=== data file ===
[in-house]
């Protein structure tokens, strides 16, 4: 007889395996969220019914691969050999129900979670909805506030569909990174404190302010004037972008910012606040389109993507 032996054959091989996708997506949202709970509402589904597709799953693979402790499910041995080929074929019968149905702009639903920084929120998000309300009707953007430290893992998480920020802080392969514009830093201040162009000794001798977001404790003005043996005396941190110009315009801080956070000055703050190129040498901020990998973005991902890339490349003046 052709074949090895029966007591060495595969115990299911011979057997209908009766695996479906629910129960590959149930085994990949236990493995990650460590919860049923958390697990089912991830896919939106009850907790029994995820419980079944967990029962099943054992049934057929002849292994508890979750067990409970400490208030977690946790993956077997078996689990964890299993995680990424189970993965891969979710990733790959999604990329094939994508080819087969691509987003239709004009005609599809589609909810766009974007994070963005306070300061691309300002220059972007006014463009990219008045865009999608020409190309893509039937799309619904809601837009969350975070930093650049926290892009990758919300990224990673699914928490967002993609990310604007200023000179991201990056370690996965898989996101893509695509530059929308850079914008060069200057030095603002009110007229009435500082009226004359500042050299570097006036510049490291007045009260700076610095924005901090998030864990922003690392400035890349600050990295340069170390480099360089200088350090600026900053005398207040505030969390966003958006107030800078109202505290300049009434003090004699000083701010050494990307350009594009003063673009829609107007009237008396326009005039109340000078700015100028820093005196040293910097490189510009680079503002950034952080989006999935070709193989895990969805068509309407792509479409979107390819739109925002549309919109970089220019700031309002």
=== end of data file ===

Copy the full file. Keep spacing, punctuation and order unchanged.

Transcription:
[in-house]
């Protein structure tokens, strides 16, 4: 007889395996969220019914691969050999129900979670909805506030569909990174404190302010004037972008910012606040389109993507 032996054959091989996708997506949202709970509402589904597709799953693979402790499910041995080929074929019968149905702009639903920084929120998000309300009707953007430290893992998480920020802080392969514009830093201040162009000794001798977001404790003005043996005396941190110009315009801080956070000055703050190129040498901020990998973005991902890339490349003046 052709074949090895029966007591060495595969115990299911011979057997209908009766695996479906629910129960590959149930085994990949236990493995990650460590919860049923958390697990089912991830896919939106009850907790029994995820419980079944967990029962099943054992049934057929002849292994508890979750067990409970400490208030977690946790993956077997078996689990964890299993995680990424189970993965891969979710990733790959999604990329094939994508080819087969691509987003239709004009005609599809589609909810766009974007994070963005306070300061691309300002220059972007006014463009990219008045865009999608020409190309893509039937799309619904809601837009969350975070930093650049926290892009990758919300990224990673699914928490967002993609990310604007200023000179991201990056370690996965898989996101893509695509530059929308850079914008060069200057030095603002009110007229009435500082009226004359500042050299570097006036510049490291007045009260700076610095924005901090998030864990922003690392400035890349600050990295340069170390480099360089200088350090600026900053005398207040505030969390966003958006107030800078109202505290300049009434003090004699000083701010050494990307350009594009003063673009829609107007009237008396326009005039109340000078700015100028820093005196040293910097490189510009680079503002950034952080989006999935070709193989895990969805068509309407792509479409979107390819739109925002549309919109970089220019700031309002």